By 4:30 p.m., we were all soaked through to the skin. No matter, it was time to go home for supper. My sister Jane, a 19-year-old nursing student at Northwest Hospital, had gotten in. She brought her friend, Jennifer, to stay; Jennifer lived on the South Side and couldn't make it home. WLS radio was blasting a Beach Boys tune, "Help Me, Rhonda," as we walked in.
Then the phone rang. I remember Jane answering the white rotary device that lived on top of the radiator cover in the kitchen. It was my mother. The message that followed was like manna from heaven because it never, never happened before: There would be no parent at home tonight!
Distraught, and I'm sure exhausted from the trudge through the 20-some inches of snow and more to come that brought Chicago to its knees, my mom said, "Janie, I can't make it home. The Central Avenue bus got stuck at about Jackson Avenue. I'm going to have to stay at Elsie's (a co-worker from Brach's). Are Jimmy and Ann all right?"
"It's all right Mom. The kids are fine. I made them take off their wet clothes. We'll be okay. Jennifer is staying too because she can't get home either."
"Okay, I've got a left-over meatloaf in the refrigerator. Do you think you can bake a few potatoes?"
"Oh yeah Mom. Don't worry about it. I'll take care of it."
The discussion between the two continued for a few brief minutes and ended with my mom's famous words of warning. Her voice rose about two octaves as she said, "While I'm gone, I don't want a brouhaha going on around there. Do you hear me?"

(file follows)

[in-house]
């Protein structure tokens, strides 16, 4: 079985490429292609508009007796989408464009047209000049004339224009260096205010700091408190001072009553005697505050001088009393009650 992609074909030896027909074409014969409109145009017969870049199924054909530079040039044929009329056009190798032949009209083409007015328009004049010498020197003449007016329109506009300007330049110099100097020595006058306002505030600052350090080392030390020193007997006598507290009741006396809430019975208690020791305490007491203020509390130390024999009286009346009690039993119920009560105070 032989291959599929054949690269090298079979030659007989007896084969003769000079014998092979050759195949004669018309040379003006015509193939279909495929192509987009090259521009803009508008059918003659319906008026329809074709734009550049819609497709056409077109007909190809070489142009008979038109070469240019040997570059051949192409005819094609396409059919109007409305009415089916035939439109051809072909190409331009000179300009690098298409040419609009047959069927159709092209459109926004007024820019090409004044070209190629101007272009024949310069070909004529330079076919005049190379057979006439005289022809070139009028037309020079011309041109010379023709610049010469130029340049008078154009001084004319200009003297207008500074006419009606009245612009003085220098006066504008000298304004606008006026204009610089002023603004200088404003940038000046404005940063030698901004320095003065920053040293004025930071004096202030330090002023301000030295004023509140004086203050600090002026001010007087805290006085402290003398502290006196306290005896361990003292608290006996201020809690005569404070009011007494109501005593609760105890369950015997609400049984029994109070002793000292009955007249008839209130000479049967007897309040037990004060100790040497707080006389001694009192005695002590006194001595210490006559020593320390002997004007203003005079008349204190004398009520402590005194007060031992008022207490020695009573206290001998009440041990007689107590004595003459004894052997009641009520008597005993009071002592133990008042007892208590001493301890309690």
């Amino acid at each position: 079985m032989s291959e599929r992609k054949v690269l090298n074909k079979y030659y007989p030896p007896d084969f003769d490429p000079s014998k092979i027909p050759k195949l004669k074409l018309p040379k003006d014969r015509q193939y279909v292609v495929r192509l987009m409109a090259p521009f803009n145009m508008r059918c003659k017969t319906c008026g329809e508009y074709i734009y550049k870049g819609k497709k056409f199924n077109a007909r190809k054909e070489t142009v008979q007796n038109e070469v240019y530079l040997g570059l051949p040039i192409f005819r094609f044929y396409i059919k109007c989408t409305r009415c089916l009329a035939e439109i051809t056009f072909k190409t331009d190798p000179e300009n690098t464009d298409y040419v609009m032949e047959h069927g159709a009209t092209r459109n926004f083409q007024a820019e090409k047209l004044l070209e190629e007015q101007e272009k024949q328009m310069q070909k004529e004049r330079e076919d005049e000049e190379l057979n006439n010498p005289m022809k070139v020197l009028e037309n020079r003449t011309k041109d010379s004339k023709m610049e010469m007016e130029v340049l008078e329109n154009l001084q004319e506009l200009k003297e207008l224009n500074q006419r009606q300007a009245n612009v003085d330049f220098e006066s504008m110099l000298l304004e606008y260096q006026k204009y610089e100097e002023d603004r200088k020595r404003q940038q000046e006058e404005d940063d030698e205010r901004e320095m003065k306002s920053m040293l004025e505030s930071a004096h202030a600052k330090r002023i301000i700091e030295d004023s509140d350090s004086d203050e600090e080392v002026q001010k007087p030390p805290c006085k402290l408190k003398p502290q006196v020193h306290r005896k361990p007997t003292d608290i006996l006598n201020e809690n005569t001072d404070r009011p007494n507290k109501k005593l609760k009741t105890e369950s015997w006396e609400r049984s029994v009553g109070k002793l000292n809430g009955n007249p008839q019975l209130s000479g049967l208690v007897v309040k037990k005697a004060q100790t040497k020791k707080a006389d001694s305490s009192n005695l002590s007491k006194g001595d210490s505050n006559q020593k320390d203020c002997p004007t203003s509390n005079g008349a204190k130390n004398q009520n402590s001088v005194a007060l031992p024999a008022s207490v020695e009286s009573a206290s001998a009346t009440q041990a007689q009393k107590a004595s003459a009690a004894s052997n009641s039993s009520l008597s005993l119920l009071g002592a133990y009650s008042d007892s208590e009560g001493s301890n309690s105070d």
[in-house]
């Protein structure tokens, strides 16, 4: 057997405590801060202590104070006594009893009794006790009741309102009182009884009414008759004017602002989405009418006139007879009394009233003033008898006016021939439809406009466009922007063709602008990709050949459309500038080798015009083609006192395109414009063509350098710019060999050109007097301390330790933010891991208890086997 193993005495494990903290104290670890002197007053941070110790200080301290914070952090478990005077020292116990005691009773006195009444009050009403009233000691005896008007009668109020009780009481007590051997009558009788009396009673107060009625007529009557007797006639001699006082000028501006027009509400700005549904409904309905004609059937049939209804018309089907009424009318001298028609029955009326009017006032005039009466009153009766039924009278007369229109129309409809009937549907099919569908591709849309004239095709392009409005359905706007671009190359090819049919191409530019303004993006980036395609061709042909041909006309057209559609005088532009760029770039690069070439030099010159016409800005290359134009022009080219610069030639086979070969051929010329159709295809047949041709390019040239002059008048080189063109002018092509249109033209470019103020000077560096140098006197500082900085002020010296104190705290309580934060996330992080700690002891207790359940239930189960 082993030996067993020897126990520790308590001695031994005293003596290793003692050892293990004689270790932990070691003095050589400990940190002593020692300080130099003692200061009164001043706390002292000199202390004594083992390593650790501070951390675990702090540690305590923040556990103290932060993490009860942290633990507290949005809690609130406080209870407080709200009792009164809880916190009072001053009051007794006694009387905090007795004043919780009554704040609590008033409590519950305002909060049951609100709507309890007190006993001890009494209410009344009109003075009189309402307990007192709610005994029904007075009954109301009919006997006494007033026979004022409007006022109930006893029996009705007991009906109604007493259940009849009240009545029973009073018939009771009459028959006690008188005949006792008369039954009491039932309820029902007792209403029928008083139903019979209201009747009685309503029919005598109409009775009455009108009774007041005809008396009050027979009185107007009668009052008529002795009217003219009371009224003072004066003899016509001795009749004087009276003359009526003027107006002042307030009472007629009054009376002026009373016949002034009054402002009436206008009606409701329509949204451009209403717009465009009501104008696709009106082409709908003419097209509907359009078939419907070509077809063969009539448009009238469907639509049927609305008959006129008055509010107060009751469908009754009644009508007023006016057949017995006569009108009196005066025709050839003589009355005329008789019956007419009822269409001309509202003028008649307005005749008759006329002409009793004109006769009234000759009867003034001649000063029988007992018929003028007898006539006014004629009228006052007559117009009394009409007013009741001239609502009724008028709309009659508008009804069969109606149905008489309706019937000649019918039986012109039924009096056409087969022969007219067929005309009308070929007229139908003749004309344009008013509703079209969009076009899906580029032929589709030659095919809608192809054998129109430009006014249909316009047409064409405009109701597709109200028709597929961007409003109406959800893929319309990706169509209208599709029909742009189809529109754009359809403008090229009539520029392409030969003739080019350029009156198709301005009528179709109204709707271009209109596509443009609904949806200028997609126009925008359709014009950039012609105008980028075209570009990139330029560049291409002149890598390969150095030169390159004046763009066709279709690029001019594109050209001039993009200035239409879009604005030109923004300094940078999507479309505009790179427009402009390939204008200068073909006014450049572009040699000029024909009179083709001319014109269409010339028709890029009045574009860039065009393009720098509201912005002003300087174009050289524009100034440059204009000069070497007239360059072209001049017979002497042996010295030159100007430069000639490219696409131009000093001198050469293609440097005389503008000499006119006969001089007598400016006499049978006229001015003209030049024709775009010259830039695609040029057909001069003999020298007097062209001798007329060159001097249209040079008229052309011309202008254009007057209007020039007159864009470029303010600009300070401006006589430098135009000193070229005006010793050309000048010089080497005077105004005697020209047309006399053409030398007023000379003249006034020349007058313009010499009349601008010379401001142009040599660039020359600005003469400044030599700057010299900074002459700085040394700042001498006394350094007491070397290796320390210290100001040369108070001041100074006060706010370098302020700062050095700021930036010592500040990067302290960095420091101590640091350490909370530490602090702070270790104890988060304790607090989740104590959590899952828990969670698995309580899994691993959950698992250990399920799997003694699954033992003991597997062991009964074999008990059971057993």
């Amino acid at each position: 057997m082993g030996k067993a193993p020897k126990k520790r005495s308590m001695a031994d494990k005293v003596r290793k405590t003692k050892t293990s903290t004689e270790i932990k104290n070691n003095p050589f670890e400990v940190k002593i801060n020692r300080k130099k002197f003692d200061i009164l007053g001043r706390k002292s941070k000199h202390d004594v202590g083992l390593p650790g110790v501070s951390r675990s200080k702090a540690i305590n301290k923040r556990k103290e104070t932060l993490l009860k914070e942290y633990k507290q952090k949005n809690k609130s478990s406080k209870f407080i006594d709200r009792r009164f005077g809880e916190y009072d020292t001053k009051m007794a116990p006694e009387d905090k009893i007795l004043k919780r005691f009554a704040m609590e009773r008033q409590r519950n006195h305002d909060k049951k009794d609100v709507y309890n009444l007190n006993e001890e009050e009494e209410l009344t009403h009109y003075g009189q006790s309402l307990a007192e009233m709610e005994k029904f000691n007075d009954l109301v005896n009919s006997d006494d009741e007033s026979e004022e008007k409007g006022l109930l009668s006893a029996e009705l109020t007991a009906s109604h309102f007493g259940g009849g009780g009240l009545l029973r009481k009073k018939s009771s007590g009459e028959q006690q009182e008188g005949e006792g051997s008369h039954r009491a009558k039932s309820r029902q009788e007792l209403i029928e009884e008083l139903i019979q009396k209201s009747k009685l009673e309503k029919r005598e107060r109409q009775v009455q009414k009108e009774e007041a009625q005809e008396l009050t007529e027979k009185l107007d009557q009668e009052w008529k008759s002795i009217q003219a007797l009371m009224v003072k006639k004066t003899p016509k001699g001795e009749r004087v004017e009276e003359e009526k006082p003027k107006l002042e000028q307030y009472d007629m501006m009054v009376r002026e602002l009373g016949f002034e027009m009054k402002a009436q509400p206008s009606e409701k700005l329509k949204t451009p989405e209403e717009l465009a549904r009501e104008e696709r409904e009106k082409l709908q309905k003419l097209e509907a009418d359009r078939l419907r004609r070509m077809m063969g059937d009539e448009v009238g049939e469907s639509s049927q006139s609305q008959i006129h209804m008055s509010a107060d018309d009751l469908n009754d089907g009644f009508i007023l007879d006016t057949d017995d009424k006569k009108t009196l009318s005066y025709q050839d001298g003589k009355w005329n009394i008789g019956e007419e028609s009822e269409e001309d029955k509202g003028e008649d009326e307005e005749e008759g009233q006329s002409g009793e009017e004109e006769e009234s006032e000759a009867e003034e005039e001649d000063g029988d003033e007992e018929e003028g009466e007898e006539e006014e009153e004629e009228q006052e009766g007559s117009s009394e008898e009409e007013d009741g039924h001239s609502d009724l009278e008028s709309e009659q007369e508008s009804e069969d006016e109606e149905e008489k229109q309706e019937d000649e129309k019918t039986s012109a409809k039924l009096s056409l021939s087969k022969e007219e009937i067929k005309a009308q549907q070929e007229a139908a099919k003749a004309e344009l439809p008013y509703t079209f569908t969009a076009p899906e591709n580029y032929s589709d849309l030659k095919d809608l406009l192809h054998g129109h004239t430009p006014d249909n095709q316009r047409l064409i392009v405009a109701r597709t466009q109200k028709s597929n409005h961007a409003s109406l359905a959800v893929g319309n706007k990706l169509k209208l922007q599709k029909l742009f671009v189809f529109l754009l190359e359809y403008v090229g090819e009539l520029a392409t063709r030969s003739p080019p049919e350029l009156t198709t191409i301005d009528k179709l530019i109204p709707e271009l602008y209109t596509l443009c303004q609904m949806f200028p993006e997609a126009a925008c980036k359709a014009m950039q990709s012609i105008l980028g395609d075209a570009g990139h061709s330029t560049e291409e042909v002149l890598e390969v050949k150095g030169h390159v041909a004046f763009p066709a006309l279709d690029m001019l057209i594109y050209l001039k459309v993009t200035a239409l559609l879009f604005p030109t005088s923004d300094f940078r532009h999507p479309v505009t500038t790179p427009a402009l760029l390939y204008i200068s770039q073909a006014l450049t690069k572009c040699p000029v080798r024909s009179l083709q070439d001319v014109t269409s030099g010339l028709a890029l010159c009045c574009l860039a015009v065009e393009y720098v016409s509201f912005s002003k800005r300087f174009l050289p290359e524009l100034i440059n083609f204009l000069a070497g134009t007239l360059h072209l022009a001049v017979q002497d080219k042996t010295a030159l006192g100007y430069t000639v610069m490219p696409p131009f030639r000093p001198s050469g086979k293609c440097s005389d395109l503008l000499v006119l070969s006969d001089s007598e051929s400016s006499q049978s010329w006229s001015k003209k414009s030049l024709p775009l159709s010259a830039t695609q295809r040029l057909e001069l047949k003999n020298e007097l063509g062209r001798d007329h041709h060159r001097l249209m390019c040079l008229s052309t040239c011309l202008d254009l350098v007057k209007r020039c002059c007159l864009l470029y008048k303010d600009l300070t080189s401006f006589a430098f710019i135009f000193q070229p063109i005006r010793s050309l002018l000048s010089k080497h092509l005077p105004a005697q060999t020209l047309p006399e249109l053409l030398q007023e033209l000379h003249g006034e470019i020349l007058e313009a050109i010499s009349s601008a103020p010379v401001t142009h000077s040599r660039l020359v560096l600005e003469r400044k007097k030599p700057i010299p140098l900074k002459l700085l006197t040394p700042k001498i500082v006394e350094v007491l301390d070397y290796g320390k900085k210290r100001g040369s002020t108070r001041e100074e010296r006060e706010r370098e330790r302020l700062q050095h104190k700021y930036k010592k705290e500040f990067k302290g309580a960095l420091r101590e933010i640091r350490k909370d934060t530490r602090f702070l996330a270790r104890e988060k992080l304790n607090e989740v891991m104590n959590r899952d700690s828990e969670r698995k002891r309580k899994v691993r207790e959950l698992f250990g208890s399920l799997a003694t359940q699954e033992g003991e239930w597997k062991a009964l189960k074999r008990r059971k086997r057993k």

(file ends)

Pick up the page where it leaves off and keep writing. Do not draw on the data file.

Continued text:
"Mom, nothing's going to happen. What are we going to do? We can't go anywhere," said Jane with a sarcastic lilt to her voice.
Jane hung up the phone and let out a buoyant and gleeful cry that she matched with a jubilant up-and-down forearm move, and announced: "She's not going to make it home!"
All my mother's warnings went right out the window. My gosh, my big sister was sooo much fun! I loved her enthusiasm. Being honest, though, she wasn't reckless either.Still, I have no idea what we ate that night, nor did I care.
The radio blasted out an endless string of hits: "I'm a Believer" by the Monkees; "Wooly Bully" by Sam The Sham & the Pharoahs; "Little Bit O' Soul" by Mansfield, along with hits by the Supremes, Sonny and Cher, Buffalo Springfield, the Beatles, the Dave Clark Five and the Lovin' Spoonful.